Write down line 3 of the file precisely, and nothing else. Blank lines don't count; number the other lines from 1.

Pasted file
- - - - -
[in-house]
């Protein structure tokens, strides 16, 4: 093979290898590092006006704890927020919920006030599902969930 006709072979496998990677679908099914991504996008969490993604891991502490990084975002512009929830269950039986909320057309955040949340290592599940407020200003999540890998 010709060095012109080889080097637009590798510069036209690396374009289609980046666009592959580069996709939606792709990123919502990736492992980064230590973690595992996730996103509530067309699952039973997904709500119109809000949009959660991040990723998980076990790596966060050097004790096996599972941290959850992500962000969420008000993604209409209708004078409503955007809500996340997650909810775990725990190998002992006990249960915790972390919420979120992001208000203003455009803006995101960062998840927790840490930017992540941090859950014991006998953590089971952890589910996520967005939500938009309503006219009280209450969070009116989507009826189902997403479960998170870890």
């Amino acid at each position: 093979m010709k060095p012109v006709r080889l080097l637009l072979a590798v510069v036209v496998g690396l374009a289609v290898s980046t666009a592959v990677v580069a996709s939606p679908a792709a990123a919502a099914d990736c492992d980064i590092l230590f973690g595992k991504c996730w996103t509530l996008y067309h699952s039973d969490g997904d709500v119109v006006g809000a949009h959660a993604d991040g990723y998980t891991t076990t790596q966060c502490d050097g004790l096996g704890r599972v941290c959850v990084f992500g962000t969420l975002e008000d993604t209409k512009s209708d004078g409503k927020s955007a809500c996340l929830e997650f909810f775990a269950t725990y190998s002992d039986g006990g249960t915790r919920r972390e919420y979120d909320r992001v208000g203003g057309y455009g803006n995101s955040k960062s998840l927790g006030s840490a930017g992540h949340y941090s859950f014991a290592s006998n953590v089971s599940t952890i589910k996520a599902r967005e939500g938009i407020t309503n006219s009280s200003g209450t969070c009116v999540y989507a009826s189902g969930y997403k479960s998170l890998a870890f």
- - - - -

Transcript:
């Amino acid at each position: 093979m010709k060095p012109v006709r080889l080097l637009l072979a590798v510069v036209v496998g690396l374009a289609v290898s980046t666009a592959v990677v580069a996709s939606p679908a792709a990123a919502a099914d990736c492992d980064i590092l230590f973690g595992k991504c996730w996103t509530l996008y067309h699952s039973d969490g997904d709500v119109v006006g809000a949009h959660a993604d991040g990723y998980t891991t076990t790596q966060c502490d050097g004790l096996g704890r599972v941290c959850v990084f992500g962000t969420l975002e008000d993604t209409k512009s209708d004078g409503k927020s955007a809500c996340l929830e997650f909810f775990a269950t725990y190998s002992d039986g006990g249960t915790r919920r972390e919420y979120d909320r992001v208000g203003g057309y455009g803006n995101s955040k960062s998840l927790g006030s840490a930017g992540h949340y941090s859950f014991a290592s006998n953590v089971s599940t952890i589910k996520a599902r967005e939500g938009i407020t309503n006219s009280s200003g209450t969070c009116v999540y989507a009826s189902g969930y997403k479960s998170l890998a870890f």